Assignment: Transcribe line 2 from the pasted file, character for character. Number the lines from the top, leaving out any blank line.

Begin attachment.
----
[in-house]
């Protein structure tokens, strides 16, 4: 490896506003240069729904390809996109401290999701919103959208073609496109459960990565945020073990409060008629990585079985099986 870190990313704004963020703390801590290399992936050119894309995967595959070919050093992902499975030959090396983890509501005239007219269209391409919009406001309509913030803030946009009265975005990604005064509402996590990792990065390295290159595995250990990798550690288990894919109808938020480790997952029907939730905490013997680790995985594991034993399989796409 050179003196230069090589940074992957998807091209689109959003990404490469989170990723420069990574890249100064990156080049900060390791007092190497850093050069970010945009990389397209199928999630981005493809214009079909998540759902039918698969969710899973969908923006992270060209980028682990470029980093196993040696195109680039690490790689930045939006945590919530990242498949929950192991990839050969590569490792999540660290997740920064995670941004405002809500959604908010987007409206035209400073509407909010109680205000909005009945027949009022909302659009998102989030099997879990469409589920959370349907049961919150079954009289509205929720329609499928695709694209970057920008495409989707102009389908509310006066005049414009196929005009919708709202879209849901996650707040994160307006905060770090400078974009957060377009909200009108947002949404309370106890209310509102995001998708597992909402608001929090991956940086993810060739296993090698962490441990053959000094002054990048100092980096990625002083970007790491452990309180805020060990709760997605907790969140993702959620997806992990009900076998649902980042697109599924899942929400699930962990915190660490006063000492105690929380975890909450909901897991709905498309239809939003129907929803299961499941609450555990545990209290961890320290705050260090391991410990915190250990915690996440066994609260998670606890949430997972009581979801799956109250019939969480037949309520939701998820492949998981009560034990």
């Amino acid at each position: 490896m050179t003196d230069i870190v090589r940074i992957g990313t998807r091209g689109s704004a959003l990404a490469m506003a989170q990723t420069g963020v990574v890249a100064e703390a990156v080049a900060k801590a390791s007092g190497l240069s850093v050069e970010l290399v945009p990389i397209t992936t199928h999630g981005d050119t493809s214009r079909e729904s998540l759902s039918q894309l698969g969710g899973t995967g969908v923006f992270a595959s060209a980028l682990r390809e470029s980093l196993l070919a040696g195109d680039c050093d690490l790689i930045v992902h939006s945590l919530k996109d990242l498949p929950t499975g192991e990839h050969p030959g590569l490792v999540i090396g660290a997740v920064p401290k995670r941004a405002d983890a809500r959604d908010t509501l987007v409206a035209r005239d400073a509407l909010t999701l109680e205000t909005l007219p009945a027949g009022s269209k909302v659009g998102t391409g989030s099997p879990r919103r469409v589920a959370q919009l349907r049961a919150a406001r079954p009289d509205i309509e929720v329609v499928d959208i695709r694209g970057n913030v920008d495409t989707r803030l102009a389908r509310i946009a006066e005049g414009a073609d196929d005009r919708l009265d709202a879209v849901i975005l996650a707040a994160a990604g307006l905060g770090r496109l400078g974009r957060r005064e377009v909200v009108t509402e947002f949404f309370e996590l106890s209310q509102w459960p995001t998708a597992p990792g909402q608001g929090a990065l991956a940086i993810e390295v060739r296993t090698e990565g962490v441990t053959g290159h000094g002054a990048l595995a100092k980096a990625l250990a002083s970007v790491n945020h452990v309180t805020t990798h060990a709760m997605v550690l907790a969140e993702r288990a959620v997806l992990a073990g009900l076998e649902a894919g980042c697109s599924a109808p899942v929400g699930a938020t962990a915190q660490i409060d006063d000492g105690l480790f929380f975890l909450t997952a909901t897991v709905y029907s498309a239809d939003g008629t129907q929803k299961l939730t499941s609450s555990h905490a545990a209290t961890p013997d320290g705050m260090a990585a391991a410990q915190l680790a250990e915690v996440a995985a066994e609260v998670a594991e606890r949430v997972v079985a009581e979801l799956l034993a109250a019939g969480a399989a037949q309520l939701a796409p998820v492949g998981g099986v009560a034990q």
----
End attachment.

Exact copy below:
């Protein structure tokens, strides 16, 4: 490896506003240069729904390809996109401290999701919103959208073609496109459960990565945020073990409060008629990585079985099986 870190990313704004963020703390801590290399992936050119894309995967595959070919050093992902499975030959090396983890509501005239007219269209391409919009406001309509913030803030946009009265975005990604005064509402996590990792990065390295290159595995250990990798550690288990894919109808938020480790997952029907939730905490013997680790995985594991034993399989796409 050179003196230069090589940074992957998807091209689109959003990404490469989170990723420069990574890249100064990156080049900060390791007092190497850093050069970010945009990389397209199928999630981005493809214009079909998540759902039918698969969710899973969908923006992270060209980028682990470029980093196993040696195109680039690490790689930045939006945590919530990242498949929950192991990839050969590569490792999540660290997740920064995670941004405002809500959604908010987007409206035209400073509407909010109680205000909005009945027949009022909302659009998102989030099997879990469409589920959370349907049961919150079954009289509205929720329609499928695709694209970057920008495409989707102009389908509310006066005049414009196929005009919708709202879209849901996650707040994160307006905060770090400078974009957060377009909200009108947002949404309370106890209310509102995001998708597992909402608001929090991956940086993810060739296993090698962490441990053959000094002054990048100092980096990625002083970007790491452990309180805020060990709760997605907790969140993702959620997806992990009900076998649902980042697109599924899942929400699930962990915190660490006063000492105690929380975890909450909901897991709905498309239809939003129907929803299961499941609450555990545990209290961890320290705050260090391991410990915190250990915690996440066994609260998670606890949430997972009581979801799956109250019939969480037949309520939701998820492949998981009560034990």